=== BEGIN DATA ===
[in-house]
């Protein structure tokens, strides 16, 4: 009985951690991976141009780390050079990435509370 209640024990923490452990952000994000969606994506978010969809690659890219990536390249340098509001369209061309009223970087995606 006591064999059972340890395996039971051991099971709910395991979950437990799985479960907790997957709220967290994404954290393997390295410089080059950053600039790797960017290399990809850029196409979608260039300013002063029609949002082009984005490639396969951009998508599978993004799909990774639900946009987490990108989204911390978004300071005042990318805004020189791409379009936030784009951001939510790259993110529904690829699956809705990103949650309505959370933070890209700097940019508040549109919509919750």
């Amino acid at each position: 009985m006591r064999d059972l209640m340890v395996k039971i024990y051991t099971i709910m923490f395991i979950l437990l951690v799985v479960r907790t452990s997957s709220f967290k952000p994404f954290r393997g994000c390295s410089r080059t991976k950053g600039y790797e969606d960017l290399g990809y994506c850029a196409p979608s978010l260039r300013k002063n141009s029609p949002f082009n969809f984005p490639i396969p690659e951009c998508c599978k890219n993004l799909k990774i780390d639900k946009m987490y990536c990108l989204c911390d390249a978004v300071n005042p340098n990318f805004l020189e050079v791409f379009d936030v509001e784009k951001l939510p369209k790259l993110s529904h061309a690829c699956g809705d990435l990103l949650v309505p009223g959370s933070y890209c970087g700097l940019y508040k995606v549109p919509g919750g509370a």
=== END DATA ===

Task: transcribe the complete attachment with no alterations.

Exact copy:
[in-house]
């Protein structure tokens, strides 16, 4: 009985951690991976141009780390050079990435509370 209640024990923490452990952000994000969606994506978010969809690659890219990536390249340098509001369209061309009223970087995606 006591064999059972340890395996039971051991099971709910395991979950437990799985479960907790997957709220967290994404954290393997390295410089080059950053600039790797960017290399990809850029196409979608260039300013002063029609949002082009984005490639396969951009998508599978993004799909990774639900946009987490990108989204911390978004300071005042990318805004020189791409379009936030784009951001939510790259993110529904690829699956809705990103949650309505959370933070890209700097940019508040549109919509919750």
């Amino acid at each position: 009985m006591r064999d059972l209640m340890v395996k039971i024990y051991t099971i709910m923490f395991i979950l437990l951690v799985v479960r907790t452990s997957s709220f967290k952000p994404f954290r393997g994000c390295s410089r080059t991976k950053g600039y790797e969606d960017l290399g990809y994506c850029a196409p979608s978010l260039r300013k002063n141009s029609p949002f082009n969809f984005p490639i396969p690659e951009c998508c599978k890219n993004l799909k990774i780390d639900k946009m987490y990536c990108l989204c911390d390249a978004v300071n005042p340098n990318f805004l020189e050079v791409f379009d936030v509001e784009k951001l939510p369209k790259l993110s529904h061309a690829c699956g809705d990435l990103l949650v309505p009223g959370s933070y890209c970087g700097l940019y508040k995606v549109p919509g919750g509370a």